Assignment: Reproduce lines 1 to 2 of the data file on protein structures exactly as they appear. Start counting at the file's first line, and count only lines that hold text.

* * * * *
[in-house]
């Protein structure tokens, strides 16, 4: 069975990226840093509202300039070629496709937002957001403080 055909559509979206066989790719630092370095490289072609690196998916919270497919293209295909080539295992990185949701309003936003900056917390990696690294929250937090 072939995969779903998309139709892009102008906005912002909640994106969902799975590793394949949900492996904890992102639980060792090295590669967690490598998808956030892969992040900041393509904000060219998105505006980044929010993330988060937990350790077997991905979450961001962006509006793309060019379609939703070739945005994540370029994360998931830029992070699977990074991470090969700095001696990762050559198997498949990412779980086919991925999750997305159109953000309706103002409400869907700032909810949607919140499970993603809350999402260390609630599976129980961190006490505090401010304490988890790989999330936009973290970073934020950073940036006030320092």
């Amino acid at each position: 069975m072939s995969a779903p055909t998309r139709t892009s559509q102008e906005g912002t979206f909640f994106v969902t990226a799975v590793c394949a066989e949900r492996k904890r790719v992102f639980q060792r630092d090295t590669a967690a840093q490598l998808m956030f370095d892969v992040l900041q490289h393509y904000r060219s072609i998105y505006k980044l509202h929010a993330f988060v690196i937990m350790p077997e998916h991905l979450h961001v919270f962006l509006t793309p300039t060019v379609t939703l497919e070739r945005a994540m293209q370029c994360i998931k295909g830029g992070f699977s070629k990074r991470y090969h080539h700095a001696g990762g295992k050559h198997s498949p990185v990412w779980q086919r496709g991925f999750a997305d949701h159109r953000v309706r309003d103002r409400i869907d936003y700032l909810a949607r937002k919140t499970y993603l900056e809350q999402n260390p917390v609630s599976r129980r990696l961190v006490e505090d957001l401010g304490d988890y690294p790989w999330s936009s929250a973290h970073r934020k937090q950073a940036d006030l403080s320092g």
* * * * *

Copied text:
[in-house]
């Protein structure tokens, strides 16, 4: 069975990226840093509202300039070629496709937002957001403080 055909559509979206066989790719630092370095490289072609690196998916919270497919293209295909080539295992990185949701309003936003900056917390990696690294929250937090 072939995969779903998309139709892009102008906005912002909640994106969902799975590793394949949900492996904890992102639980060792090295590669967690490598998808956030892969992040900041393509904000060219998105505006980044929010993330988060937990350790077997991905979450961001962006509006793309060019379609939703070739945005994540370029994360998931830029992070699977990074991470090969700095001696990762050559198997498949990412779980086919991925999750997305159109953000309706103002409400869907700032909810949607919140499970993603809350999402260390609630599976129980961190006490505090401010304490988890790989999330936009973290970073934020950073940036006030320092």